Category Archives: Swift

Test With Swift

I have recently passed a sort of tipping point where I’m indulging more and more in Swift for new code that I add to my projects. There are some instances where I will still create a new class in Objective C, primarily where I anticipate the need for dynamic runtime hijinx that might be more complicated in Swift. In general though, I’m opting for Swift. Finally.

There are many reasons to remain gun-shy about Swift, and I don’t fault anybody too much for choosing to continue forestalling the transition. I’ve spoken with many people who are as tentative as I was or moreso. Some of our collective reasons for waiting may sound familiar to you:

Swift …

  • … is not mature.
  • … requires adding bloated libraries to the app.
  • … presents an impedance mismatch with existing Cocoa design patterns.
  • … is still too risky for production code.

I don’t agree with all of these rationale, especially now that I’ve decided to dive in myself. However, they make a good basis for the argument I’d like you to consider: you should write all new unit tests in Swift.

For many of us who spent years developing a vast collection of Objective-C based classes, it does seem daunting to transition to a new language. But unit tests are different from “regular code” in a number of ways that make them a suitable place to start delving into Swift:

Unit tests …

  • Don’t ship to customers.
  • Can be as bloated as you like.
  • Test the exposed interfaces of classes more than the internal design.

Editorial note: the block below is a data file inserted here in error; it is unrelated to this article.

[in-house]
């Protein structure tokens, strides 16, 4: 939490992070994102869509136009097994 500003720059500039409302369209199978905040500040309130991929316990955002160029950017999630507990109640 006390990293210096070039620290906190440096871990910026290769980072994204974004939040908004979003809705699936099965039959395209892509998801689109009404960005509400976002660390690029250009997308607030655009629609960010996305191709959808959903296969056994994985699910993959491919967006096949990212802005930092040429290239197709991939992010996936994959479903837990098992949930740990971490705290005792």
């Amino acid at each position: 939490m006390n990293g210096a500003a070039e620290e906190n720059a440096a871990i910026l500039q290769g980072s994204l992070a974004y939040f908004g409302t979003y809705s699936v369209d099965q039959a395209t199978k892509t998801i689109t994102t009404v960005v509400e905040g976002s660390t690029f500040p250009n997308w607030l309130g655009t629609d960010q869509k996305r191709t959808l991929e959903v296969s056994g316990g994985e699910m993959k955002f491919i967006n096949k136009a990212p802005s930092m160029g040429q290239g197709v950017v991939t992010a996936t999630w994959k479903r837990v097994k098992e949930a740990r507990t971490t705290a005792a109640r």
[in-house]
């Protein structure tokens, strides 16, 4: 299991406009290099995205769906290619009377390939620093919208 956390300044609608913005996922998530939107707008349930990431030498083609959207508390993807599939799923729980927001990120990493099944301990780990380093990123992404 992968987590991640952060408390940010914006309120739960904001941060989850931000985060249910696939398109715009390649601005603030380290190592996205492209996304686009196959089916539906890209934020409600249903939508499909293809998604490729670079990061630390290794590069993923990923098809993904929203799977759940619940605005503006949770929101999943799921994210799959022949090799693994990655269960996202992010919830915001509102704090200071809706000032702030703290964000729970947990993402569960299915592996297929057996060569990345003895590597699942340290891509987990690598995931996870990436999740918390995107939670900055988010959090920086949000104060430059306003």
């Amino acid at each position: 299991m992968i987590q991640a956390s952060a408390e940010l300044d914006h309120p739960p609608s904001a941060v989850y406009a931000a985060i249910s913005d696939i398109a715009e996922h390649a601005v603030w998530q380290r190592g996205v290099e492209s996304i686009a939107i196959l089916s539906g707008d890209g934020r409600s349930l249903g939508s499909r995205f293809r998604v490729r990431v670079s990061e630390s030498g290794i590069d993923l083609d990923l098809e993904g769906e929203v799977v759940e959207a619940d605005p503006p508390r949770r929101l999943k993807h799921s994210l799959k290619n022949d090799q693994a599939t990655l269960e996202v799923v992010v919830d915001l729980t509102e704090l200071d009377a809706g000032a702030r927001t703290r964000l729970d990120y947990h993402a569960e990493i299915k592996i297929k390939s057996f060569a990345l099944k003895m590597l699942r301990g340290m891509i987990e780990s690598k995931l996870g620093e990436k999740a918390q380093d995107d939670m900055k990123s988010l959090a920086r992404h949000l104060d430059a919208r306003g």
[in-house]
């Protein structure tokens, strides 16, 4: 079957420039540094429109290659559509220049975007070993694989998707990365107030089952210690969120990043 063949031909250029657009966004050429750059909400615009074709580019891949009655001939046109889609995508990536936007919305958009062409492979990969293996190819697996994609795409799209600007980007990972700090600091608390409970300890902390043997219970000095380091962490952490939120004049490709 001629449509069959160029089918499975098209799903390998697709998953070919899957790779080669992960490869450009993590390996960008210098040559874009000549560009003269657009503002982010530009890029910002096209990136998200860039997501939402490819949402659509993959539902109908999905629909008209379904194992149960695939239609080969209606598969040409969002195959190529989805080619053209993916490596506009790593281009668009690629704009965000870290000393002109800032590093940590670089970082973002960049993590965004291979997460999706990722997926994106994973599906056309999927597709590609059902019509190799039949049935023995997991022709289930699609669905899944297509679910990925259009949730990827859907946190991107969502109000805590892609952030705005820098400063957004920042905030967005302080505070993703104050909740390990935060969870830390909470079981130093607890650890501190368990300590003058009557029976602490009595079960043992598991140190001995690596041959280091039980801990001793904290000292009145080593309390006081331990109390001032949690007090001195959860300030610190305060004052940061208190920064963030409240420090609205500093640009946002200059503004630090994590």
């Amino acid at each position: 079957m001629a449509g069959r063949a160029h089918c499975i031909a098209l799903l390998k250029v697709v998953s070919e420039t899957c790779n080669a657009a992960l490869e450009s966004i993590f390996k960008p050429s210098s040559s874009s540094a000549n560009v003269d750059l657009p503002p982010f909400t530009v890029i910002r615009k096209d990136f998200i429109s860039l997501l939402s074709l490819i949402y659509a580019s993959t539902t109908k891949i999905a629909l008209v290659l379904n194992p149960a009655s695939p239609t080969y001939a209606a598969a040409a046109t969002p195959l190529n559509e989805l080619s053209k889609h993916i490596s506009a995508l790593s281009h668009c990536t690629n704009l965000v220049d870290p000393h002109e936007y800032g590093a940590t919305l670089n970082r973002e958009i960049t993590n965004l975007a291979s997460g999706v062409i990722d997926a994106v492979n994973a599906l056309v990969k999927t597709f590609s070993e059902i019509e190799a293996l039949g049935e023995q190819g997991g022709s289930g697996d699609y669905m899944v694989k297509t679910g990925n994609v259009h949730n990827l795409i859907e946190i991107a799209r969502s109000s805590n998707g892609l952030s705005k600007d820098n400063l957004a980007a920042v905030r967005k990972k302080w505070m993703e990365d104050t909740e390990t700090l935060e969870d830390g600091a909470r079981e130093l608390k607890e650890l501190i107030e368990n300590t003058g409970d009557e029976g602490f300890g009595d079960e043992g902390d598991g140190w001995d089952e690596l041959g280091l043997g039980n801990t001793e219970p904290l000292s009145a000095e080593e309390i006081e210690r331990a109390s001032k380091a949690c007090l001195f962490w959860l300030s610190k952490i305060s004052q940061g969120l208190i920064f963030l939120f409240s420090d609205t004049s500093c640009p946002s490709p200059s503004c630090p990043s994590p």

• Are not technically production code.

I’m sure somebody will argue that tests are so vital to the development process, that they are the last place one should invest in risky technology. I guess what I’m urging you to believe is that Swift is no longer risky technology. It’s not longer coming, it’s here. We will serve ourselves well to adopt it as quickly as practical. And those of us who are daunted by the challenge incorporating it into our existing, Objective-C heavy source bases, have a perfect opportunity in unit testing to get our feet wet while establishing a Swift source base that will live on well into the future. After all, your unit tests should, in theory, outlive any specific implementations of your shipping code.

The Seven Stages of Swift

For all except the newest members of our Apple development community, the arrival of Swift is something that has to be reconciled against our previous and ongoing relationship with Objective-C. This handy reference will help to guide you through this journey. Where do fall in the spectrum? How you will advance to the final stage?

Shock and Disbelief

Apple announced a new programming language? They didn’t. They couldn’t. This is not WWDC. That’s not Tim Cook. The world is upside down! Why is John Siracusa smiling?


Swift is not even a real programming language. I mean, it’s not replacing Objective-C. I mean, It’s not meant for real Cocoa programmers. I mean, it’s just Apple trying to satisfy those … weird programmers who like buzzwords! Objective-C is here to stay.


Oh crap, Swift is replacing Objective-C! Arrrrrrrggghhh! Why, Apple!? WTF? Where’s Objective-C 3.0? You’re killing Objective-C?! I love Objective-C. Die in a garbage collected fire!!!


I suppose Swift might be useful someday. Support for dynamic message dispatch is a start. If Apple gives me just one more Objective-C feature, I’ll give it a shot.


Ugh. I should really start learning about Swift one of these days! What is wrong with me?


Who cares? I could learn Swift, but what’s the point? My Objective-C skills are useless. Dot notation won. I feel this inexplicable weight in my arms. Static types are hanging from my arms. I can’t move my arms. Our apps are all going to die someday.

Acceptance and Hope

Holy crap, Swift made this so easy! Maybe I like Swift? I mean, I still love Objective-C, but I don’t love love it. Maybe we needed a new language. Maybe we were aching for a new language. Maybe we needed more buzzwords.

I like buzzwords.

(Why is John Siracusa smiling?)